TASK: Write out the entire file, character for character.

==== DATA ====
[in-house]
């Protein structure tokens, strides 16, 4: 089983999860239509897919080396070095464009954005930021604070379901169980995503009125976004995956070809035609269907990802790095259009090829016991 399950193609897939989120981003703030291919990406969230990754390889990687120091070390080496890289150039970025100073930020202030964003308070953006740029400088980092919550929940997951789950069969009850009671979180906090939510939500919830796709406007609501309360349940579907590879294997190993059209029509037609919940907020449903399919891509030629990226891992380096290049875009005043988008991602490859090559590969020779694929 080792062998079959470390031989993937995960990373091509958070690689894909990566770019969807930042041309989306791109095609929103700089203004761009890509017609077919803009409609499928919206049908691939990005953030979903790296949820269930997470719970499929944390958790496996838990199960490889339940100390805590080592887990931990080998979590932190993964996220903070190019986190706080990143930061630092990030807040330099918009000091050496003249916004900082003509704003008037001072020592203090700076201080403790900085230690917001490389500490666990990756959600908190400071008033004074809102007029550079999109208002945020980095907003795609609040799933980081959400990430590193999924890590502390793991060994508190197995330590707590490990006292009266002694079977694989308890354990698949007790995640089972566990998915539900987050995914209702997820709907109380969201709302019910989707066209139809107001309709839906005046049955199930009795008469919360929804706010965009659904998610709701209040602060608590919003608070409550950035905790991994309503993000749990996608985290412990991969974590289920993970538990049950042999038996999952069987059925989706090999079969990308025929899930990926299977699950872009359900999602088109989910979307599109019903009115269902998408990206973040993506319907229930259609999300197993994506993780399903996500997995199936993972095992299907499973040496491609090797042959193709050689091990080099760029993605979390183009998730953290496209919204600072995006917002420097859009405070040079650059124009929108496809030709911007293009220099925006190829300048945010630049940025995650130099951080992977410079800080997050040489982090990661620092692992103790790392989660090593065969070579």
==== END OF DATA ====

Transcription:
[in-house]
């Protein structure tokens, strides 16, 4: 089983999860239509897919080396070095464009954005930021604070379901169980995503009125976004995956070809035609269907990802790095259009090829016991 399950193609897939989120981003703030291919990406969230990754390889990687120091070390080496890289150039970025100073930020202030964003308070953006740029400088980092919550929940997951789950069969009850009671979180906090939510939500919830796709406007609501309360349940579907590879294997190993059209029509037609919940907020449903399919891509030629990226891992380096290049875009005043988008991602490859090559590969020779694929 080792062998079959470390031989993937995960990373091509958070690689894909990566770019969807930042041309989306791109095609929103700089203004761009890509017609077919803009409609499928919206049908691939990005953030979903790296949820269930997470719970499929944390958790496996838990199960490889339940100390805590080592887990931990080998979590932190993964996220903070190019986190706080990143930061630092990030807040330099918009000091050496003249916004900082003509704003008037001072020592203090700076201080403790900085230690917001490389500490666990990756959600908190400071008033004074809102007029550079999109208002945020980095907003795609609040799933980081959400990430590193999924890590502390793991060994508190197995330590707590490990006292009266002694079977694989308890354990698949007790995640089972566990998915539900987050995914209702997820709907109380969201709302019910989707066209139809107001309709839906005046049955199930009795008469919360929804706010965009659904998610709701209040602060608590919003608070409550950035905790991994309503993000749990996608985290412990991969974590289920993970538990049950042999038996999952069987059925989706090999079969990308025929899930990926299977699950872009359900999602088109989910979307599109019903009115269902998408990206973040993506319907229930259609999300197993994506993780399903996500997995199936993972095992299907499973040496491609090797042959193709050689091990080099760029993605979390183009998730953290496209919204600072995006917002420097859009405070040079650059124009929108496809030709911007293009220099925006190829300048945010630049940025995650130099951080992977410079800080997050040489982090990661620092692992103790790392989660090593065969070579």